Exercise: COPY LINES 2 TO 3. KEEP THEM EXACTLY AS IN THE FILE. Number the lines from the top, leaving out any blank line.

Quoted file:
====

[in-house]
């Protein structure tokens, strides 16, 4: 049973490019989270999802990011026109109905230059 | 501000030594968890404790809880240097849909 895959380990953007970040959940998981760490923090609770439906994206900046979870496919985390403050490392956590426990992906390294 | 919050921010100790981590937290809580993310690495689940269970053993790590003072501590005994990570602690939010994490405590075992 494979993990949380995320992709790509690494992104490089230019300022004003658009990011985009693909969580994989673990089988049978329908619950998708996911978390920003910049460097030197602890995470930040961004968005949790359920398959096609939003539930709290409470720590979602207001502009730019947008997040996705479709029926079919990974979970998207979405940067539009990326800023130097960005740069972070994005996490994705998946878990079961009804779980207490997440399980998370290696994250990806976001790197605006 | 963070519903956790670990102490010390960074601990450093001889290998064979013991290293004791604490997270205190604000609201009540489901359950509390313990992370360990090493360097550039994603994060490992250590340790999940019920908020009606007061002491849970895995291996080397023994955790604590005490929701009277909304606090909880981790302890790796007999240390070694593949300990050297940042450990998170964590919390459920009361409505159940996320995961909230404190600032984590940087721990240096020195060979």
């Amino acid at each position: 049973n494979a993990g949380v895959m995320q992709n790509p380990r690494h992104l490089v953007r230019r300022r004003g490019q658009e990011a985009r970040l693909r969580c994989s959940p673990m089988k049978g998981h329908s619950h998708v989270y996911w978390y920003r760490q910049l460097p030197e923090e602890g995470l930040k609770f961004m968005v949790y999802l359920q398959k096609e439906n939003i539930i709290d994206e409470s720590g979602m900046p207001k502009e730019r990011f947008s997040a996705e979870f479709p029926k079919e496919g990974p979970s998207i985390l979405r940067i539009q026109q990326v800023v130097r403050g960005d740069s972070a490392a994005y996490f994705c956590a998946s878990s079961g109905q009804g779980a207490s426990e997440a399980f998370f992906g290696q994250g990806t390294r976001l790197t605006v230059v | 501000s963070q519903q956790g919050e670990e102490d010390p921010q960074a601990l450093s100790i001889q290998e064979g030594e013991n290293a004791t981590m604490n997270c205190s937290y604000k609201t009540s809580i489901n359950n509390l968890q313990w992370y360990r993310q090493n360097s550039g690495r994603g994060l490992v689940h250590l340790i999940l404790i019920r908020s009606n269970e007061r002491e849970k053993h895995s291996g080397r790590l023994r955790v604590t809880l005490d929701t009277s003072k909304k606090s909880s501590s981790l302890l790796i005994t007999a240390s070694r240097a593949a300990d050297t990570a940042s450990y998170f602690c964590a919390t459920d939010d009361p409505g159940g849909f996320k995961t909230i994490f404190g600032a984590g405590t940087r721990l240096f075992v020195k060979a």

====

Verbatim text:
């Protein structure tokens, strides 16, 4: 049973490019989270999802990011026109109905230059 | 501000030594968890404790809880240097849909 895959380990953007970040959940998981760490923090609770439906994206900046979870496919985390403050490392956590426990992906390294 | 919050921010100790981590937290809580993310690495689940269970053993790590003072501590005994990570602690939010994490405590075992 494979993990949380995320992709790509690494992104490089230019300022004003658009990011985009693909969580994989673990089988049978329908619950998708996911978390920003910049460097030197602890995470930040961004968005949790359920398959096609939003539930709290409470720590979602207001502009730019947008997040996705479709029926079919990974979970998207979405940067539009990326800023130097960005740069972070994005996490994705998946878990079961009804779980207490997440399980998370290696994250990806976001790197605006 | 963070519903956790670990102490010390960074601990450093001889290998064979013991290293004791604490997270205190604000609201009540489901359950509390313990992370360990090493360097550039994603994060490992250590340790999940019920908020009606007061002491849970895995291996080397023994955790604590005490929701009277909304606090909880981790302890790796007999240390070694593949300990050297940042450990998170964590919390459920009361409505159940996320995961909230404190600032984590940087721990240096020195060979």
């Amino acid at each position: 049973n494979a993990g949380v895959m995320q992709n790509p380990r690494h992104l490089v953007r230019r300022r004003g490019q658009e990011a985009r970040l693909r969580c994989s959940p673990m089988k049978g998981h329908s619950h998708v989270y996911w978390y920003r760490q910049l460097p030197e923090e602890g995470l930040k609770f961004m968005v949790y999802l359920q398959k096609e439906n939003i539930i709290d994206e409470s720590g979602m900046p207001k502009e730019r990011f947008s997040a996705e979870f479709p029926k079919e496919g990974p979970s998207i985390l979405r940067i539009q026109q990326v800023v130097r403050g960005d740069s972070a490392a994005y996490f994705c956590a998946s878990s079961g109905q009804g779980a207490s426990e997440a399980f998370f992906g290696q994250g990806t390294r976001l790197t605006v230059v | 501000s963070q519903q956790g919050e670990e102490d010390p921010q960074a601990l450093s100790i001889q290998e064979g030594e013991n290293a004791t981590m604490n997270c205190s937290y604000k609201t009540s809580i489901n359950n509390l968890q313990w992370y360990r993310q090493n360097s550039g690495r994603g994060l490992v689940h250590l340790i999940l404790i019920r908020s009606n269970e007061r002491e849970k053993h895995s291996g080397r790590l023994r955790v604590t809880l005490d929701t009277s003072k909304k606090s909880s501590s981790l302890l790796i005994t007999a240390s070694r240097a593949a300990d050297t990570a940042s450990y998170f602690c964590a919390t459920d939010d009361p409505g159940g849909f996320k995961t909230i994490f404190g600032a984590g405590t940087r721990l240096f075992v020195k060979a």